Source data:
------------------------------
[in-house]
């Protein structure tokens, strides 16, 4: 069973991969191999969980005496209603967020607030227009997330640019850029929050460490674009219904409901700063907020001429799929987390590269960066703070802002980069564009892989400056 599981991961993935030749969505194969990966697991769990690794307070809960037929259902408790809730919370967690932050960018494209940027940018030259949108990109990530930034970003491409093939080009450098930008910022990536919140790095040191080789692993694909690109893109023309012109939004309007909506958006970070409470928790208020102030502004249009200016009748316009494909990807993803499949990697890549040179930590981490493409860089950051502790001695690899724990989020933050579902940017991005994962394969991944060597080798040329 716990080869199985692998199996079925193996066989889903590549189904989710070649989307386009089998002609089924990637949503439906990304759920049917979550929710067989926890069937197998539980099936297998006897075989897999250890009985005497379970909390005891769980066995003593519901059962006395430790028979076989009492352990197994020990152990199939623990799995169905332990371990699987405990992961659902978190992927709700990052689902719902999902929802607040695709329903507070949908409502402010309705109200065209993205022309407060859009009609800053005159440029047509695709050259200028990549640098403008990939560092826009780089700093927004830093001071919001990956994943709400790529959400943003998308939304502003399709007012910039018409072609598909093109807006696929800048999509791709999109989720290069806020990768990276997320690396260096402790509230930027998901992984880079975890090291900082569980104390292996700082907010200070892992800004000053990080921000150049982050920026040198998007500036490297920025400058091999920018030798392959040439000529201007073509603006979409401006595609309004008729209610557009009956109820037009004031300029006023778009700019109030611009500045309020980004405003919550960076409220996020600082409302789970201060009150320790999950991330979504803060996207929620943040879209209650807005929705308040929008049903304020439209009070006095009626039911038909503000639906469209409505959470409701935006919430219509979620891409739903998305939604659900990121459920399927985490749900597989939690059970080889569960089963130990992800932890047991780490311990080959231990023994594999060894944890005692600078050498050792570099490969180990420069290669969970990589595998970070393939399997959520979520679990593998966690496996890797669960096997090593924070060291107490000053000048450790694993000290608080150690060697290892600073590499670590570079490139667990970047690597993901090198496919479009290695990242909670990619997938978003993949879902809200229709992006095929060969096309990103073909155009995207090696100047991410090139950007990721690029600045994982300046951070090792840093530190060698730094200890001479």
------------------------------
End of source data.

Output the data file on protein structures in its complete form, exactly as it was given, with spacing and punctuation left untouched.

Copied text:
[in-house]
């Protein structure tokens, strides 16, 4: 069973991969191999969980005496209603967020607030227009997330640019850029929050460490674009219904409901700063907020001429799929987390590269960066703070802002980069564009892989400056 599981991961993935030749969505194969990966697991769990690794307070809960037929259902408790809730919370967690932050960018494209940027940018030259949108990109990530930034970003491409093939080009450098930008910022990536919140790095040191080789692993694909690109893109023309012109939004309007909506958006970070409470928790208020102030502004249009200016009748316009494909990807993803499949990697890549040179930590981490493409860089950051502790001695690899724990989020933050579902940017991005994962394969991944060597080798040329 716990080869199985692998199996079925193996066989889903590549189904989710070649989307386009089998002609089924990637949503439906990304759920049917979550929710067989926890069937197998539980099936297998006897075989897999250890009985005497379970909390005891769980066995003593519901059962006395430790028979076989009492352990197994020990152990199939623990799995169905332990371990699987405990992961659902978190992927709700990052689902719902999902929802607040695709329903507070949908409502402010309705109200065209993205022309407060859009009609800053005159440029047509695709050259200028990549640098403008990939560092826009780089700093927004830093001071919001990956994943709400790529959400943003998308939304502003399709007012910039018409072609598909093109807006696929800048999509791709999109989720290069806020990768990276997320690396260096402790509230930027998901992984880079975890090291900082569980104390292996700082907010200070892992800004000053990080921000150049982050920026040198998007500036490297920025400058091999920018030798392959040439000529201007073509603006979409401006595609309004008729209610557009009956109820037009004031300029006023778009700019109030611009500045309020980004405003919550960076409220996020600082409302789970201060009150320790999950991330979504803060996207929620943040879209209650807005929705308040929008049903304020439209009070006095009626039911038909503000639906469209409505959470409701935006919430219509979620891409739903998305939604659900990121459920399927985490749900597989939690059970080889569960089963130990992800932890047991780490311990080959231990023994594999060894944890005692600078050498050792570099490969180990420069290669969970990589595998970070393939399997959520979520679990593998966690496996890797669960096997090593924070060291107490000053000048450790694993000290608080150690060697290892600073590499670590570079490139667990970047690597993901090198496919479009290695990242909670990619997938978003993949879902809200229709992006095929060969096309990103073909155009995207090696100047991410090139950007990721690029600045994982300046951070090792840093530190060698730094200890001479």